This lack of a general fund of widely disseminated military information is perilous to the maintenance of civilian power in government. The civilian mind, presumably concerned with the maintenance of peace and the shaping of policies by the limits of efficient military defense, can derive no instruction from acrimonious disputes between militarists, limitless in their demands, and pacifists, lost in utopian visions. Where the civilians fail to comprehend and guide military policy, the true military men, distinguished from the militarists, are also imperiled. For these the executioners of civilian will, dedicated to the preparation of defense and war with the utmost regard for efficiency, are dependent upon the former.
Again, and again, the military men have seen themselves hurled into war by ambitions, passions, and blunders of civilian governments, almost wholly uninformed as to the limits of their military potentials and almost recklessly indifferent to the military requirements of the wars they let loose. Aware that they may again be thrown by civilians into an unforeseen conflict, perhaps with a foe they have not envisaged, these realistic military men find themselves unable to do anything save demand all the men, guns, and supplies they can possibly wring from the civilians, in the hope that they may be prepared or half prepared for whatever may befall them. In so doing they inevitably find themselves associated with militaristic military men who demand all they can get merely for the sake of having it without reference to ends.
Vagts, Alfred, History of Militarism, rev. 1959, Free Press, NY, pp 33-34
Posted by Procopius2k 2012-11-05 08:29||
#5 What #3 crazyfool said.
Posted by JohnQC 2012-11-05 08:52||
#6 If I really thought it would help this country and our pork loving congress would do the right thing with it, I would be happy to give it all back. But then, well, a guy can dream...
Posted by 49 Pan 2012-11-05 09:16||
#7 Think you really need to do ALL of the above cuts and a bit more to avoid bankruptcy.
Posted by Bright Pebbles 2012-11-05 09:47||
#8 ..of course that means responding to events rather than influencing events. It also means ending all those entangling alliances and pulling back to Fortress America cause you don't have the ability to support much beyond it. Could be done by turning the Army into a Swiss home guard reserve system along with downsizing the rest of the Defense establishment. Which of course means your defense starts at your shores rather than on other continents [aka they're in the wire before you act] surrendering the initiative, time and place to your foe.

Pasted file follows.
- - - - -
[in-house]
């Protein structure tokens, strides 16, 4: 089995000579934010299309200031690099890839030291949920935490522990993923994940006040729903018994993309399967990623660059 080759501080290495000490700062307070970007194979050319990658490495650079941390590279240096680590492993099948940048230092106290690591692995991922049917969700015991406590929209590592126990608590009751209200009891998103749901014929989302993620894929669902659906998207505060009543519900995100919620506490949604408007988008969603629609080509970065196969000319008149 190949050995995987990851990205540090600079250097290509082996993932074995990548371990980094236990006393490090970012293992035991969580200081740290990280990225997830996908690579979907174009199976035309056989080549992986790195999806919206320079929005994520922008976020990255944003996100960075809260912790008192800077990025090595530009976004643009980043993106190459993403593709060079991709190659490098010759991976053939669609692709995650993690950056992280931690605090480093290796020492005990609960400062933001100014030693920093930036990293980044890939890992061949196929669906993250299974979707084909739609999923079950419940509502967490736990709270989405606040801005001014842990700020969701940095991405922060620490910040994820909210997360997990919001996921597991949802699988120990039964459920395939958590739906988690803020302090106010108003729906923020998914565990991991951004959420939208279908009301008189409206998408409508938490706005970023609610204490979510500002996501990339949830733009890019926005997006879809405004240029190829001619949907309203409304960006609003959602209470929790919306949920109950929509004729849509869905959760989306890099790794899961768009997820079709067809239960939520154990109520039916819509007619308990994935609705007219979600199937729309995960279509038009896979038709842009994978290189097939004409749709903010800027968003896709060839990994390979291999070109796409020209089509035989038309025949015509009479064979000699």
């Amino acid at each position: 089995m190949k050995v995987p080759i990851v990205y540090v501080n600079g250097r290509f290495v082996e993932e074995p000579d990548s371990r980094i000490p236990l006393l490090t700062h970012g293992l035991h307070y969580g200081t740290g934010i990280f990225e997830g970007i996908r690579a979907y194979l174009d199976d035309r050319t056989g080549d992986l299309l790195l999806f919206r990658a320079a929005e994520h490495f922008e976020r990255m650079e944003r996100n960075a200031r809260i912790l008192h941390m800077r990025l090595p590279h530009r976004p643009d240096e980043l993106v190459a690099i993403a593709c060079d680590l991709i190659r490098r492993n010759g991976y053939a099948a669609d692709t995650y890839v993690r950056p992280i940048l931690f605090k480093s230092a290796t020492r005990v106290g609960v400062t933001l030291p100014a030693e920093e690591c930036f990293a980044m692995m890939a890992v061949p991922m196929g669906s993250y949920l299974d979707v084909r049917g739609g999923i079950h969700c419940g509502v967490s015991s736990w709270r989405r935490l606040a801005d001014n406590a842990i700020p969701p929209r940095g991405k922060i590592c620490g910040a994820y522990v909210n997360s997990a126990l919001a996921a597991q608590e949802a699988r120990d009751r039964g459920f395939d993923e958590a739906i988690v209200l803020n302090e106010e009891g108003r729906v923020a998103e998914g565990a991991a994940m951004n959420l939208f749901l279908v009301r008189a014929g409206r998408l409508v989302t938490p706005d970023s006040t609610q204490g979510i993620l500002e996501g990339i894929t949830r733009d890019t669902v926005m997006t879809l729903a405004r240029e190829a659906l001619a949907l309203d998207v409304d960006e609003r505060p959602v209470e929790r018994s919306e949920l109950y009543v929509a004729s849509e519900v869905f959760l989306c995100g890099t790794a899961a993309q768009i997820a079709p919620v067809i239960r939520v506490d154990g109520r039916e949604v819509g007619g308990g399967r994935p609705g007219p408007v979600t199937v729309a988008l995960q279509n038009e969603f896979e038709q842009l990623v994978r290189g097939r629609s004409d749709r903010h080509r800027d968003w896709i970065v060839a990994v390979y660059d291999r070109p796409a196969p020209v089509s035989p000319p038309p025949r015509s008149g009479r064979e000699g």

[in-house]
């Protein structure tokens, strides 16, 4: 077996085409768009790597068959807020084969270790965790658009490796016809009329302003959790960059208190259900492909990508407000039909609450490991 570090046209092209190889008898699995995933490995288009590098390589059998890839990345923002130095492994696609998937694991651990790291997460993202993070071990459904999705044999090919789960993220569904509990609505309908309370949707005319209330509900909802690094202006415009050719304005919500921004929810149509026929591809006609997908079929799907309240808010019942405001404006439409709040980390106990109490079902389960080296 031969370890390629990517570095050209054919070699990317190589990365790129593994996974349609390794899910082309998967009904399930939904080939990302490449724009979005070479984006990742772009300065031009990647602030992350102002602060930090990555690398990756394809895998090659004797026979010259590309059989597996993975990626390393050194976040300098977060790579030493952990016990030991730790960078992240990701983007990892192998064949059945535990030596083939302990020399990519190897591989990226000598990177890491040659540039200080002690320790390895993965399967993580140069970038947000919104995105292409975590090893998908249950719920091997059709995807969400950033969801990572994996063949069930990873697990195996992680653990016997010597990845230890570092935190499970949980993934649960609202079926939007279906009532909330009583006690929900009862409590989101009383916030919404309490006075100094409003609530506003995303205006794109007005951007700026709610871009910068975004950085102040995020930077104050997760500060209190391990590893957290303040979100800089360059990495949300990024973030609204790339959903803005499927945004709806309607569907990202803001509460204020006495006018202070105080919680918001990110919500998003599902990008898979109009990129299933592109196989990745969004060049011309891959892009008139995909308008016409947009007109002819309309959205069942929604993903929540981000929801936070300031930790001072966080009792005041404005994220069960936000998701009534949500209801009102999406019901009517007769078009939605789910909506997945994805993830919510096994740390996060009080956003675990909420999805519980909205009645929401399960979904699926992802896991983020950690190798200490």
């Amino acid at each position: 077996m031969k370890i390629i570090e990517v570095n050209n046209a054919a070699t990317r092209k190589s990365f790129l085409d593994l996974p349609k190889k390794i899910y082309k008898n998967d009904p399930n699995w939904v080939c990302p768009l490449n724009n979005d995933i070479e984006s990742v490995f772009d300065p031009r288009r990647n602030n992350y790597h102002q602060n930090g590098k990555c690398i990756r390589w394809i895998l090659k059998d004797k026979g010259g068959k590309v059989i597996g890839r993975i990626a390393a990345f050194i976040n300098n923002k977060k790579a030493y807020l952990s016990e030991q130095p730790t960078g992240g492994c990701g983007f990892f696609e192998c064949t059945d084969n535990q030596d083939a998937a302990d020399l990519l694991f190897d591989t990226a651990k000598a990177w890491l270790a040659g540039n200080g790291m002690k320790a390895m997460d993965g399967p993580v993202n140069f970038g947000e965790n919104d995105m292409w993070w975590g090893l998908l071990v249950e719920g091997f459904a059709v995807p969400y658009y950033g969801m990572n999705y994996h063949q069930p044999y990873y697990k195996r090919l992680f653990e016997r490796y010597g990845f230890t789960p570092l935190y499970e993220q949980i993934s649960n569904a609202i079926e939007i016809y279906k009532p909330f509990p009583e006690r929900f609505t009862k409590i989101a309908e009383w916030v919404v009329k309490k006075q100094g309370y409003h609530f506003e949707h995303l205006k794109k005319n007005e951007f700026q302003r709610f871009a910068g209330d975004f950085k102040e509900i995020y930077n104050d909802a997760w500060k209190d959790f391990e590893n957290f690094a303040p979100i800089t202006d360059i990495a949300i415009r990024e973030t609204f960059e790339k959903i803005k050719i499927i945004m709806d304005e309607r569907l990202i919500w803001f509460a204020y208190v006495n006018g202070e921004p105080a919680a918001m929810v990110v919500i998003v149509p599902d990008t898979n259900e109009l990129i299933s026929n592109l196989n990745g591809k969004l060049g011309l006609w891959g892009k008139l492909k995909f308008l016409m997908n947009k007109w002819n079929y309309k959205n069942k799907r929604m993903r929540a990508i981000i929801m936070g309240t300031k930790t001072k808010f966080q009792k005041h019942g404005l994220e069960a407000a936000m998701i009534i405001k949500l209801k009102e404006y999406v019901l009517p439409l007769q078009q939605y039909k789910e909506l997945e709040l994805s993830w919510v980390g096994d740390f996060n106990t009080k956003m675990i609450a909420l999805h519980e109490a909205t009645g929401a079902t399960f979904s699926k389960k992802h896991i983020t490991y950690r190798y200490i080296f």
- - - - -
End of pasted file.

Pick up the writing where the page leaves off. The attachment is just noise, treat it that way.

Posted by Procopius2k 2012-11-05 10:03||
#9 P2k, I'm afraid its an energy function.
If the walls are pulled in to Fortress America, I think we will see escalated social engagements (gangs/police, kidnappings, home invasion/home defense, drug users/drug providers, etc.) more frequently as the energy cycles within the closer walls(same amount of energy in a smaller space). This will generate more self-defending clusters(citizen patrolled neighborhoods) and eventually the mobile will migrate out of the cities to the 'lesser spaces', mostly bringing their troubles with them.
That's the next generation's problem I think as the institution of centralized government/feed trough decays.
Posted by Skidmark 2012-11-05 10:32||
#10 and eventually the mobile will migrate out of the cities to the 'lesser spaces', mostly bringing their troubles with them. Skid
..."troubles", ie, crime, drugs, tribal politics, bad debt, failed lending institutions, foreclosures, poor schools, hate filled pulpits, etc, etc. Welcome to the new neighborhood.
Posted by Besoeker 2012-11-05 10:44||
#11 "Welcome to the new neighborhood."
Besoeker ... it's definitely coming. To be honest, I am surprised that US crime rates have stayed as low as they have. I attribute that to spiralling payments in the welfare and food stamp rpograms. At some point those programs will be seriously cut - and when that happens we will see "mean streets" return to America.
Posted by Raider 2012-11-05 12:28||
#12 Jersey City is reportedly on lockdown following last night's break-ins. Nothing on FOX yet, except a fire.
Posted by Besoeker 2012-11-05 12:31||
#13 "Center for American Progress"
Isn't that funded by Soros? Cui bono?
Posted by Barbara 2012-11-05 13:41||